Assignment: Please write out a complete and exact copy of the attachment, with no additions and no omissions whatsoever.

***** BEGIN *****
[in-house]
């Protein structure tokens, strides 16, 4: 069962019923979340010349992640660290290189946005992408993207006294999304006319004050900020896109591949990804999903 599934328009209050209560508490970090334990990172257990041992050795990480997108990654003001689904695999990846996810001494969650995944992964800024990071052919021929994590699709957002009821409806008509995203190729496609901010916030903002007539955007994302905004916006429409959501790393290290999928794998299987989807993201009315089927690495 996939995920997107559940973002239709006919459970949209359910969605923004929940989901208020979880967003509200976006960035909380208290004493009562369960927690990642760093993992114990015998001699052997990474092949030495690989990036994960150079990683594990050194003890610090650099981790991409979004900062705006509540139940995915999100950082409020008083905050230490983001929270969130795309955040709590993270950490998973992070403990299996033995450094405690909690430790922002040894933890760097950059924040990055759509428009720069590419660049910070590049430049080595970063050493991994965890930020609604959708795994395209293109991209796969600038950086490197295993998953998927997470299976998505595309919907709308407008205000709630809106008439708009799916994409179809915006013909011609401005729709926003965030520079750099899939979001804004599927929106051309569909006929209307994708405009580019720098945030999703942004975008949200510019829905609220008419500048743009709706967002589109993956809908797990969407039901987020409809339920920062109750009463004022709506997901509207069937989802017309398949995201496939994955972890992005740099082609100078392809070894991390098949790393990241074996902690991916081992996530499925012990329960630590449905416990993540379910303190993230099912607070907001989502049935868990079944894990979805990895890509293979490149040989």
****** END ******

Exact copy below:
[in-house]
């Protein structure tokens, strides 16, 4: 069962019923979340010349992640660290290189946005992408993207006294999304006319004050900020896109591949990804999903 599934328009209050209560508490970090334990990172257990041992050795990480997108990654003001689904695999990846996810001494969650995944992964800024990071052919021929994590699709957002009821409806008509995203190729496609901010916030903002007539955007994302905004916006429409959501790393290290999928794998299987989807993201009315089927690495 996939995920997107559940973002239709006919459970949209359910969605923004929940989901208020979880967003509200976006960035909380208290004493009562369960927690990642760093993992114990015998001699052997990474092949030495690989990036994960150079990683594990050194003890610090650099981790991409979004900062705006509540139940995915999100950082409020008083905050230490983001929270969130795309955040709590993270950490998973992070403990299996033995450094405690909690430790922002040894933890760097950059924040990055759509428009720069590419660049910070590049430049080595970063050493991994965890930020609604959708795994395209293109991209796969600038950086490197295993998953998927997470299976998505595309919907709308407008205000709630809106008439708009799916994409179809915006013909011609401005729709926003965030520079750099899939979001804004599927929106051309569909006929209307994708405009580019720098945030999703942004975008949200510019829905609220008419500048743009709706967002589109993956809908797990969407039901987020409809339920920062109750009463004022709506997901509207069937989802017309398949995201496939994955972890992005740099082609100078392809070894991390098949790393990241074996902690991916081992996530499925012990329960630590449905416990993540379910303190993230099912607070907001989502049935868990079944894990979805990895890509293979490149040989």